#### eetech00

Joined Jun 8, 2013
3,241

Thank you everyone! much appreciated.

Summarizing my thoughts below after digesting your comments and looking farther into it:

• All computer files (images, sound files, programs, text files) are binary: they are all sequence of bytes or, equivalently, a long sequence of decimal numbers going from 0 to 255. However, in common tech jargon, files can be divided into text files (can be open using text editor) and binary files (all files that are not binary, like images, applications, sound, etc.).
All computer files (images, sound files, programs, text files) at the lowest level contain binary information.

That said, the term "text file" (previously known as "ascii text file") is used to describe a file that is written using the standard ascii character set. It can be read and displayed by a standard ascii text editor. Such an editor read/writes/displays the ascii content in human readable format.
A "binary file", on the other hand, is used to describe a file with content that contains characters beyond the standard ascii character set (but may include ascii characters). Because of this, it may partially display in an ascii text editor but usually ends up as a partially scrambled view of the content. If the editor doesn't understand the content, then it cannot properly read/write/or display the content. So binary files are written to be read by specific programs or operating systems

• Format: all files have a format (format = encoding) which are rules that describe the file structure. The format is represented by the first few bytes of the file. Format =magic number. Ex: all PKZIP files start with 0x50 0x4b 0x03 0x04. Programs that handle zip files read the magic number first and if not recognized they don't open it.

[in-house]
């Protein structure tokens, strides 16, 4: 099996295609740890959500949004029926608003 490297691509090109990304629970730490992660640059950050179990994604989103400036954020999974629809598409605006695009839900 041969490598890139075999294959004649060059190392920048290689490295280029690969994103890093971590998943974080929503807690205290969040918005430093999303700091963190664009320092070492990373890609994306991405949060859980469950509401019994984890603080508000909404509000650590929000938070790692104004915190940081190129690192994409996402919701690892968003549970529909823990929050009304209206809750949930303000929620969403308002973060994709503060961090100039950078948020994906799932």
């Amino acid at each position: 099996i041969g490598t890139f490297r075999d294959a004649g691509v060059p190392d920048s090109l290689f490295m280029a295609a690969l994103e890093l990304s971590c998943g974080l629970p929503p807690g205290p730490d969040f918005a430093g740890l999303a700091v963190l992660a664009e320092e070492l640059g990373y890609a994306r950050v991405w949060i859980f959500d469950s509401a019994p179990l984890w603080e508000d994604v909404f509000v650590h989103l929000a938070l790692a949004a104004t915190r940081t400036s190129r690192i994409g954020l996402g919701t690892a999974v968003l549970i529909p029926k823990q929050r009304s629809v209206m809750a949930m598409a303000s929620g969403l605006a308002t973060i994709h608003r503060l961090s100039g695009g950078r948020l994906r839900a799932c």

The content of each file follows a specific "format". The format is a specific sequencing of characters designed to be recognized by specific programs or operating systems. Some programs can read/recognize multiple formats.

• Extension: files also have an extension. The extension is not a rigid attribute in the sense that it is just a hint of what type of file it may be. For example, we could save an image with .txt extension.
The file type may provide a hint of the file format. However, a specific file extension name (such as .txt or .jpg) may or may not be required by the program or operating system reading the file.

#### MrAl

Joined Jun 17, 2014
9,186
Hello again,

There is one more little caveat, raw disk space vs file space.

The file space would be the bytes that are contained within a specific file type file. For example, if a text file or jpg file has 1000 bytes in it then the program for that file type would read 1000 bytes possibly a larger amount but drop the extra bytes and just use those 1000 bytes.

The raw disk space would be the actual sectors of the disk which contain many bytes for many files.
Then also the allocation unit is the smallest amount of disk space that could be used by a file on the disk. For the above file with 1000 bytes if the allocation unit was 1024 bytes then the file would actually take up 1024 bytes so there would be 24 bytes not used but also not able to be used by any regular program. These bytes can be read with a raw disk routine though although they usually wont do any good unless you want to clone a drive exactly as it is, and then the entire sector would be read and stored on the new disk.
Then there is a file index section that stores the names of the files and where they are located on the disk. This varies with different types of file systems.